I’ve Graduated, Now What?

<p> <span><span style="font-family: Times New Roman"><span style="font-size: small">Many of those who have recently graduated in planning are currently asking “how can I get a job?” Of course a number of recent graduates do have work. But government budget cuts may mean that local jobs are hard to get. This is the time to use your imagination. To get you started here are some ideas:</span></span></span><span><span style="font-family: Times New Roman; font-size: small"> </span></span> </p>

June 4, 2011, 6:26 PM PDT

By Ann Forsyth


Many of those who have recently graduated in planning are currently asking "how can I get a job?" Of course a number of recent graduates do have work. But government budget cuts may mean that local jobs are hard to get. This is the time to use your imagination. To get you started here are some ideas: 

  • Nonprofits are a great place to start. They seldom pay well but you will get experience and typically you will be helping save some aspect of the planet as well. Unpaid internships can often lead to nonprofit jobs-as long as you impress them!
  • Small cities, particularly ones in out-of-the-way places, can also be a great place to work as you'll get to do a bit of everything. You may even start off as planning director-though if that is the case be sure you find a support network!
  • Big cities often have big and complicated bureaucracies with planning jobs in less obvious places like housing agencies, public works departments, and facilities management groups. Look beyond the planning and zoning departments.
  • Similarly, big engineering, architecture, and development firms may have small units that do planning work-planning sites and districts, getting permissions or entitlements, doing public participation, or coordinating projects. One of my most interesting professional experiences was bidding for a job as a subcontractor to the planning unit in a multinational engineering firm. It was fascinating seeing how they put together the proposal.
  • Very small planning firms often hire part-time and hourly people when they have work. Big firms doing smaller projects in your local area may need helpers for things like public meetings. It is a bit unpredictable as a long-term employment strategy but it can give you useful skills and potentially good references. Let your contacts, including your network of fellow graduates, know you are available.
  • Freelancing can take the form of subcontracting for small and big firms, or you can directly contract with a city or other planning entity. Again, it isn't the most stable work but it can give you the experience to get a more permanent job. Over the years I've done quite a bit of this kind of work, a lot of it remotely.
  • Related fields: There are often positions to be had in public policy, foundations, the softer side of engineering, mapping, and so on. There may well be alumni of different colleges who could provide contacts. Take advantage!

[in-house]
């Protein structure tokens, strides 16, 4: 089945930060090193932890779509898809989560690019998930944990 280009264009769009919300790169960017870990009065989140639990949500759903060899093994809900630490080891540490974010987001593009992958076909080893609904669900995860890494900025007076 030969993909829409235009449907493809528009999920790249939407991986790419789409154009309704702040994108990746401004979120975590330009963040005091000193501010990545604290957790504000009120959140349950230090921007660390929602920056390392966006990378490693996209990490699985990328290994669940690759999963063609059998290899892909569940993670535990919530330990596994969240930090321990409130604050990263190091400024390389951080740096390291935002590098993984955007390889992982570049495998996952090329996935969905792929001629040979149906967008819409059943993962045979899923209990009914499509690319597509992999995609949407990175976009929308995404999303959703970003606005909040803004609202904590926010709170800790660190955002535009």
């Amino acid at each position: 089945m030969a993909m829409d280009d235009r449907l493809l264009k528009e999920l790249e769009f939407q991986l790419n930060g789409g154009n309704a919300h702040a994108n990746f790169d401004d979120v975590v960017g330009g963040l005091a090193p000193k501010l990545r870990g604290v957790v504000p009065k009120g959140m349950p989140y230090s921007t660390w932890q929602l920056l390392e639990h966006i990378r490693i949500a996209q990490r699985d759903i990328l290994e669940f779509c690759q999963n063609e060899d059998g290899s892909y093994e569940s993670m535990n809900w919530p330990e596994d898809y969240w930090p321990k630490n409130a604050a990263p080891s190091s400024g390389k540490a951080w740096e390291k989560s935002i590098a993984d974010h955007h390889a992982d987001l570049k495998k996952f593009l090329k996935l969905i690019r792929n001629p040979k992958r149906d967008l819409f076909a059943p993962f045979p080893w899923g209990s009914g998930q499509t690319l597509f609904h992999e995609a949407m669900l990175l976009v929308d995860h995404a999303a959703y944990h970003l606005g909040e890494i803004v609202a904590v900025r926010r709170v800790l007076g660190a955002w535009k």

Finally, as well as types of employers you should also consider the locations where you are looking for work. In an earlier blog I advised to be prepared to go to Kansas, meaning a place where you can get great experience and don't have to compete with dozens of other recent graduates. There is life beyond Boston, New York, and San Francisco. 

And in the interim stay gainfully unemployed. Work will come eventually.

 

 

This is May's blog, a few days late.


Ann Forsyth

Trained in planning and architecture, Ann Forsyth is a professor of urban planning at the Harvard Graduate School of Design. From 2007-2012 she was a professor of city and regional planning at Cornell.

Chicago Transit Authority Green Line Train at 35th-Bronzeville-IIT

A New Transit Equity Dashboard

New data technology has made it possible to measure transit equity in ways that were impossible before. TransitCenter is making good use of the new capabilities.

June 17 - TransitCenter

Car-Centric Planning

Mapping Environmental Justice Hotspots

A new map of Virginia illustrates the stark contrasts in pollution burdens depending on location.

June 18 - The Virginia Mercury

California Gas Statin

The Big Taboo of the Senate's Bipartisan Infrastructure Proposal

Ten bipartisan senators have proposed a nearly $1 trillion infrastructure deal with no new taxes, but it does include indexing the current gas tax of 18.4 cents per gallon, unchanged in 28 years, to inflation, thus potentially increasing gas prices.

June 17 - The Washington Post

New Updates on The Edge

HUD's Office of Policy Development and Research

New Case Study Posted on HUD User

HUD's Office of Policy Development and Research

Urban Design for Planners 1: Software Tools

This six-course series explores essential urban design concepts using open source software and equips planners with the tools they need to participate fully in the urban design process.

Hand Drawing Master Plans

This course aims to provide an introduction into Urban Design Sketching focused on how to hand draw master plans using a mix of colored markers.